For decades, scientists have searched for signs of alien life, and with the launch of NASA’s newest Mars rover, astrobiologists are closer than ever to answering key questions about life on Mars.
The spacecraft Perseverance, named by a seventh-grader for the grit that goes into exploring alien environments, roared into space this morning atop a United Launch Alliance Atlas V rocket from Florida's Cape Canaveral Air Force Station. It’s projected to touch down in the Jezero Crater in February 2021 to hunt for signs of life.
NASA wrote that Perseverance “takes the next step by not only seeking signs of habitable conditions on Mars in the ancient past, but also searching for signs of past microbial life itself.”
To answer some of our biggest questions about alien life, the newest Mars rover is equipped with the biggest and smartest technologies NASA has ever sent to Mars. Much to the excitement of our rotorcraft enthusiasts, this includes a miniature helicopter called Ingenuity that is set to have its own flight on the red planet.
Perseverance is a six-wheeled, car-sized copy of the Curiosity rover, which has been exploring Mars since 2012. It’s built with the same reliable structure as its predecessor with some serious technological upgrades.
The most important difference is that this rover is can sample and cache minerals that could hold evidence of ancient Martian life. The rover will collect rock cores using a larger “hand”, or turret, equipped with a coring drill, two science instruments and a camera at the end of its 7-foot robotic arm. Super-sanitized sample return tubes will store samples for a future mission to potentially return to Earth and be studied by scientists for signs of life on Mars. Fun fact, these tubes are the cleanest items ever to be bound for space.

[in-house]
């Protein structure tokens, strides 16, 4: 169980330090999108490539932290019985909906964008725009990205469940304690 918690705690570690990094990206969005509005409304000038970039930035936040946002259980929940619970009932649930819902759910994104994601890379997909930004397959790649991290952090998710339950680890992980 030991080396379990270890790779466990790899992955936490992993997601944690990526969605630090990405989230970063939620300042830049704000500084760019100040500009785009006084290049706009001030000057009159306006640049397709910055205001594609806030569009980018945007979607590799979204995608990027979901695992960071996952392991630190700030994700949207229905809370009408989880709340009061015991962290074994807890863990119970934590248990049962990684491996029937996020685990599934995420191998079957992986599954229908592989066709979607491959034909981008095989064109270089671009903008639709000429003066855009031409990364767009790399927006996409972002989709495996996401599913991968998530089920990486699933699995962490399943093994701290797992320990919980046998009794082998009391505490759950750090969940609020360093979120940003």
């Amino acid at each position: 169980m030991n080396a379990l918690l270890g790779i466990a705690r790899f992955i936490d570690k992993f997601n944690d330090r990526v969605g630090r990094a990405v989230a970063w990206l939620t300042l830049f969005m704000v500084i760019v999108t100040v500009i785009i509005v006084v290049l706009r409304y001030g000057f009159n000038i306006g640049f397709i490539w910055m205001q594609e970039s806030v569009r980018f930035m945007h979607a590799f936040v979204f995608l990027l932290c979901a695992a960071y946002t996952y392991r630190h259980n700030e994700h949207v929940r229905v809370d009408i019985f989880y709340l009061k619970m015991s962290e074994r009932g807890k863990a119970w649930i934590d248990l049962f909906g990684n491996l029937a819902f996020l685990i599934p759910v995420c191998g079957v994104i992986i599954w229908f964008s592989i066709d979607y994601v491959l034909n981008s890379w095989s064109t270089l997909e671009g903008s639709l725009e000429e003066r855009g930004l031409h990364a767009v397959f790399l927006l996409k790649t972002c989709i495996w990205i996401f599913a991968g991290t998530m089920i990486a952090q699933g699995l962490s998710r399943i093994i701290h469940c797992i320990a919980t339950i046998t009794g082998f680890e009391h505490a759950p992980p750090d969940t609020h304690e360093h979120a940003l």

The rover also houses an internal workspace dedicated to picking up, moving and placing drill bits and sample tubes within the Sampling and Caching System. New motors have been installed to drive these specialized movements. The system includes new and improved motors to drive its specialized movements.
The rover is also equipped with the latest landing gear. It has more self-driving capability, so it can cover more ground than Curiosity, and its wheels are narrower and more robust than Curiosity’s to account for wear and tear.
Perseverance is loaded with cameras - 23 to be exact, plus two more installed on Ingenuity. The cameras will give us the first glimpse of a parachute billowing open at Mars, and a color camera installed on the rover’s turret will allow for close-up surface inspection and “engineering health checkups”, according to NASA. Humans may also be able to hear the sounds of Mars for the first time through two microphones.
We can’t wait to see what new technology Perseverance inspires. We may get our first sound bite from another planet, we’ll learn more about ancient alien life, and better yet explore the possibilities of human life on Mars! For now, we’ll wait patiently to see its advanced landing gear in action next February.